|Número de publicación||US5779679 A|
|Tipo de publicación||Concesión|
|Número de solicitud||US 08/845,762|
|Fecha de publicación||14 Jul 1998|
|Fecha de presentación||18 Abr 1997|
|Fecha de prioridad||18 Abr 1997|
|También publicado como||DE69824721D1, DE69824721T2, EP0979112A1, EP0979112A4, EP0979112B1, WO1998047550A1|
|Número de publicación||08845762, 845762, US 5779679 A, US 5779679A, US-A-5779679, US5779679 A, US5779679A|
|Inventores||Thomas J. Shaw|
|Cesionario original||Shaw; Thomas J.|
|Exportar cita||BiBTeX, EndNote, RefMan|
|Citas de patentes (17), Citada por (160), Clasificaciones (7), Eventos legales (4)|
|Enlaces externos: USPTO, Cesión de USPTO, Espacenet|
The invention is a medical device designed to insert and maintain in place an IV and to allow for retraction of the needle in the removal process to significantly decrease the possibility of inadvertent needle sticks into the patient or health care workers.
Winged IV sets are well known in the art. When a patient is to receive intravenous delivery of a fluid, use of a needle connected through a winged body to an IV tube is not uncommon. The wings are used to handle the assembly during insertion and withdrawal. The wings are also used to stabilize the device while in place by providing a broad surface area of contact with the patient which allows for taping of the device to the patient while discouraging movement, especially rotation, of the device. Upon withdrawal, however, the needle which is now contaminated with blood or other body fluid must be disposed of without creating a risk of needle sticks to medical personnel which are engaged in the operation of withdrawing the winged IV set. A danger to clean up and medical waste disposal personnel continues if the used needles are not rendered harmless in some way. Caps or covers that can be mounted over the needle are not a satisfactory solution because they must be put in place and can come loose and expose the used needle.
While there is substantial prior art on winged IV sets intended to reduce the possibility of needle sticks, viewed as a whole, this art teaches a different approach than that taken in the current invention.
U.S. Pat. No. 5,088,932 to Ryan for Safety Winged Needle Medical Devices discloses a double wing IV set in which a slidable hollow winged shield is used to cover a removed needle. One set of wings is attached to a hollow winged shield and one set of wings to a hollow inner tube encircled in part by the hollow winged shield. During use, the shield is frictionally engaged over one end of the inner tube which carries the needle on its other end. When finished, the needle is covered by separately gripping the sets of wings to move the shield forward relative to the inner tube until the shield is locked into position covering the needle.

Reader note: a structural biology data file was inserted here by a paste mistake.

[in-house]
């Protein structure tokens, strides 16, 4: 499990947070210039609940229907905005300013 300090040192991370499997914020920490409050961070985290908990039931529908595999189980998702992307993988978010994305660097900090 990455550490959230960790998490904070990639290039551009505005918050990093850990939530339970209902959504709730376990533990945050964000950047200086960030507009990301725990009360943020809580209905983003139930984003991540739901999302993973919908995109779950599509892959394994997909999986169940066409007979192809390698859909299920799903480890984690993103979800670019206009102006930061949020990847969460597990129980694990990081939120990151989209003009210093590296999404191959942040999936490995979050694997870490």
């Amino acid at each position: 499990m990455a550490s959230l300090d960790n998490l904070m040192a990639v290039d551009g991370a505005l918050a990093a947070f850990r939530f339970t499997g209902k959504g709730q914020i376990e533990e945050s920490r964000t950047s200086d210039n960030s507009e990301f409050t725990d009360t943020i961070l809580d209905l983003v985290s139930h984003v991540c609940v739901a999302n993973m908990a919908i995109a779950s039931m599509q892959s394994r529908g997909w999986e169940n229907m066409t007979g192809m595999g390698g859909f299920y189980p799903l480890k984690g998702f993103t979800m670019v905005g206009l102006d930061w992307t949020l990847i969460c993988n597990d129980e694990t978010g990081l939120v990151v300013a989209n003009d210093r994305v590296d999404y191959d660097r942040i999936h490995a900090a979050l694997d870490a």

U.S. Pat. No. 5,120,320 to Fayngold for IV Infusion or Blood Collection Assembly w/Automatic Safety Feature discloses a single wing IV set which uses a separate slidable two-part shield to cover a removed needle/tube assembly. The shield may be opened and positioned around the needle/tube assembly rather than requiring a threading process. Once in place, the needle is covered by pulling the assembly back through the shield which uses guide grooves for the wings to control orientation and to deliver the wings over a ledge into a rear slot which locks the system in its covered position.
U.S. Pat. No. 5,330,438 to Gollobin et al. for Protective Sheath for Butterfly Needles and IV Infusion Set and Sheath Assembly and U.S. Pat. No. 5,192,275 to Burns for IV Infusion or Blood Collection Guard Assembly both disclose single wing IV sets which use slidable protective sheaths to cover removed needle/tube assemblies. The sheaths are manually slid over the assembly to cover the needle. Gollobin locks the sheath in the covered position by capturing the wings in a fashion similar to Fayngold (above), while Burns' cover has grooves to allow the wings to travel past but does not appear to positively interact with the wings. The cover in Burns is locked in the extended position by locking lugs on the housing which drop off a ledge into indentations or slots.
U.S. Pat. No. 5,409,461 to Steinman for Catheter Introducer Assembly with Needle Shielding Device discloses a winged catheter introducer in which a needle is used to introduce an IV tube into the patient, and then drawn back manually through the tube and into a holding container for safe storage, leaving a catheter in place to provide fluid communication between the patient and the IV. The wings are not involved in the retraction of the needle.
U.S. Pat. No. 5,407,436 to Toft et al. for Syringe with Retractable Needle discloses a standard syringe with a spring-loaded retractable needle. A needle-holder is held in place against a compressed spring by latch fingers having shoulders facing radially inward and having actuating surfaces. On the end of the plunger is a plug which is held in place by latching fingers (with shoulders facing radially outwards) which have surfaces which interact with the actuating surfaces of the needle holder. When plunger motion is continued forward after initial contact between the respective actuating surfaces, the slopes of these surfaces result in fingers being pushed radially outward and inward respectively until the shoulders of each slip off and the spring is able to drive the needle-holder, needle, and plug back into the hollow body of the plunger.